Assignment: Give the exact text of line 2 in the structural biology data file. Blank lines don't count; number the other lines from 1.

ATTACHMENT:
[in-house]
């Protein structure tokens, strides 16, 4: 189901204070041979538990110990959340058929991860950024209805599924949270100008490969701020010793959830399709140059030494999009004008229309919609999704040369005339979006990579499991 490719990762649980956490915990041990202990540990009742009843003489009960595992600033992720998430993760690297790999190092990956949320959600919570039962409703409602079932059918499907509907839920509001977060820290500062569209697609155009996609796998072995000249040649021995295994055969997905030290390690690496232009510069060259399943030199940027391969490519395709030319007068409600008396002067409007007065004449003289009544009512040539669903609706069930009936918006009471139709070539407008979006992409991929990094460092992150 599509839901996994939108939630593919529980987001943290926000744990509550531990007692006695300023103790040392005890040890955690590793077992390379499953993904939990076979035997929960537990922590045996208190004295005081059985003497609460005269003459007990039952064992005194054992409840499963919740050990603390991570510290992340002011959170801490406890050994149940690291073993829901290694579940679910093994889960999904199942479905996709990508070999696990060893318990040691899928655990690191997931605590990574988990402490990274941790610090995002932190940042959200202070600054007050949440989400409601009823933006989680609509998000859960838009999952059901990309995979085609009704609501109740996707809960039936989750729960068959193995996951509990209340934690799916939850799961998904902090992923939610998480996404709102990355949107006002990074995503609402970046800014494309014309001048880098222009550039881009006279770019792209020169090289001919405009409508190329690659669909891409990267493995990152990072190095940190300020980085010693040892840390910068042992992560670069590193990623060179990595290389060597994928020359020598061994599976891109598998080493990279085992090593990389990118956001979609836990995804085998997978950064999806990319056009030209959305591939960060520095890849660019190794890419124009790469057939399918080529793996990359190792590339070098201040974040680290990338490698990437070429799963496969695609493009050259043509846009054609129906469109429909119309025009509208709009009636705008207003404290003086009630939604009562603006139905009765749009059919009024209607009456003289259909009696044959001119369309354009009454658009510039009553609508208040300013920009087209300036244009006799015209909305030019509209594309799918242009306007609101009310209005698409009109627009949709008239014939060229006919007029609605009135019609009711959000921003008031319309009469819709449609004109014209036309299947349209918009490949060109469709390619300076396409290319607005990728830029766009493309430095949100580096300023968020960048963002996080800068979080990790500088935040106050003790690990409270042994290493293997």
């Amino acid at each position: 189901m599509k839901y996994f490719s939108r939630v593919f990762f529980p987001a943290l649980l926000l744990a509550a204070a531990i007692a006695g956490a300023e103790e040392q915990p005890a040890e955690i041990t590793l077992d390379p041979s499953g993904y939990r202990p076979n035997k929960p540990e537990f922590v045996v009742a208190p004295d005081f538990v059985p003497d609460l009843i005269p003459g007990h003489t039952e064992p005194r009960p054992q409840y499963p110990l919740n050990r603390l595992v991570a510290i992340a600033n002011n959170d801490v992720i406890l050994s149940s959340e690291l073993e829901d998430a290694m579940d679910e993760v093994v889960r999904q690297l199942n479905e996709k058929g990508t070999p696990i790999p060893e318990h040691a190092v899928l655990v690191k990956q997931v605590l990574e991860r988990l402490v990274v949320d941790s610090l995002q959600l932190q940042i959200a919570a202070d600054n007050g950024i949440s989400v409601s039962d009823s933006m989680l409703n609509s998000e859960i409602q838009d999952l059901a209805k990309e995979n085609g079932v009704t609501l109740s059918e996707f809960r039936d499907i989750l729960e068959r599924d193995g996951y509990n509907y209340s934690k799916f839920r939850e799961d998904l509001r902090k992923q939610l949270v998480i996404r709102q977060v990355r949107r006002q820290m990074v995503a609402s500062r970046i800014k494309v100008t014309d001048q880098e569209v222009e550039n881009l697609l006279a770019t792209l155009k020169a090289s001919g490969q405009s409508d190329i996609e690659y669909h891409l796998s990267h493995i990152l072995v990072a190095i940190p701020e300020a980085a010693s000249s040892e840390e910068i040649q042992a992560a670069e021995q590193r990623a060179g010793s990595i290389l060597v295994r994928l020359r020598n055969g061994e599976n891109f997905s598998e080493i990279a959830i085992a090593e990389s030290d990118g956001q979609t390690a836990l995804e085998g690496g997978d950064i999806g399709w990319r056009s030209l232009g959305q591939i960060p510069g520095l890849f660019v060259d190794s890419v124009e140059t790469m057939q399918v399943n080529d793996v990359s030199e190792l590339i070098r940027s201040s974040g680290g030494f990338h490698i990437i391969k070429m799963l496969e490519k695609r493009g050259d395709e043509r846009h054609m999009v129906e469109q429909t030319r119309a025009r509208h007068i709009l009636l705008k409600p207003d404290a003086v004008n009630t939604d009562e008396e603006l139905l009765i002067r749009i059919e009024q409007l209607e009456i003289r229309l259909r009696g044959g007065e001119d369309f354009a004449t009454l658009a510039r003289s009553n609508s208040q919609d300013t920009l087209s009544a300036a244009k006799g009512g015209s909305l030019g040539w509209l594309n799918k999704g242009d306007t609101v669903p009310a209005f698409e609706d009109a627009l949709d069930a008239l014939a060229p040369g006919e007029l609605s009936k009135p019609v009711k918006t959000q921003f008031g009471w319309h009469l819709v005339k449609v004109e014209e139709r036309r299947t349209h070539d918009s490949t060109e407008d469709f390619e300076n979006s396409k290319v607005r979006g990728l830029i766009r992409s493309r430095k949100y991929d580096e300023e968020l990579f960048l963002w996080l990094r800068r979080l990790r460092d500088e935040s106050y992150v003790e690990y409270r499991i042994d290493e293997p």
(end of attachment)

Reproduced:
């Protein structure tokens, strides 16, 4: 189901204070041979538990110990959340058929991860950024209805599924949270100008490969701020010793959830399709140059030494999009004008229309919609999704040369005339979006990579499991 490719990762649980956490915990041990202990540990009742009843003489009960595992600033992720998430993760690297790999190092990956949320959600919570039962409703409602079932059918499907509907839920509001977060820290500062569209697609155009996609796998072995000249040649021995295994055969997905030290390690690496232009510069060259399943030199940027391969490519395709030319007068409600008396002067409007007065004449003289009544009512040539669903609706069930009936918006009471139709070539407008979006992409991929990094460092992150 599509839901996994939108939630593919529980987001943290926000744990509550531990007692006695300023103790040392005890040890955690590793077992390379499953993904939990076979035997929960537990922590045996208190004295005081059985003497609460005269003459007990039952064992005194054992409840499963919740050990603390991570510290992340002011959170801490406890050994149940690291073993829901290694579940679910093994889960999904199942479905996709990508070999696990060893318990040691899928655990690191997931605590990574988990402490990274941790610090995002932190940042959200202070600054007050949440989400409601009823933006989680609509998000859960838009999952059901990309995979085609009704609501109740996707809960039936989750729960068959193995996951509990209340934690799916939850799961998904902090992923939610998480996404709102990355949107006002990074995503609402970046800014494309014309001048880098222009550039881009006279770019792209020169090289001919405009409508190329690659669909891409990267493995990152990072190095940190300020980085010693040892840390910068042992992560670069590193990623060179990595290389060597994928020359020598061994599976891109598998080493990279085992090593990389990118956001979609836990995804085998997978950064999806990319056009030209959305591939960060520095890849660019190794890419124009790469057939399918080529793996990359190792590339070098201040974040680290990338490698990437070429799963496969695609493009050259043509846009054609129906469109429909119309025009509208709009009636705008207003404290003086009630939604009562603006139905009765749009059919009024209607009456003289259909009696044959001119369309354009009454658009510039009553609508208040300013920009087209300036244009006799015209909305030019509209594309799918242009306007609101009310209005698409009109627009949709008239014939060229006919007029609605009135019609009711959000921003008031319309009469819709449609004109014209036309299947349209918009490949060109469709390619300076396409290319607005990728830029766009493309430095949100580096300023968020960048963002996080800068979080990790500088935040106050003790690990409270042994290493293997």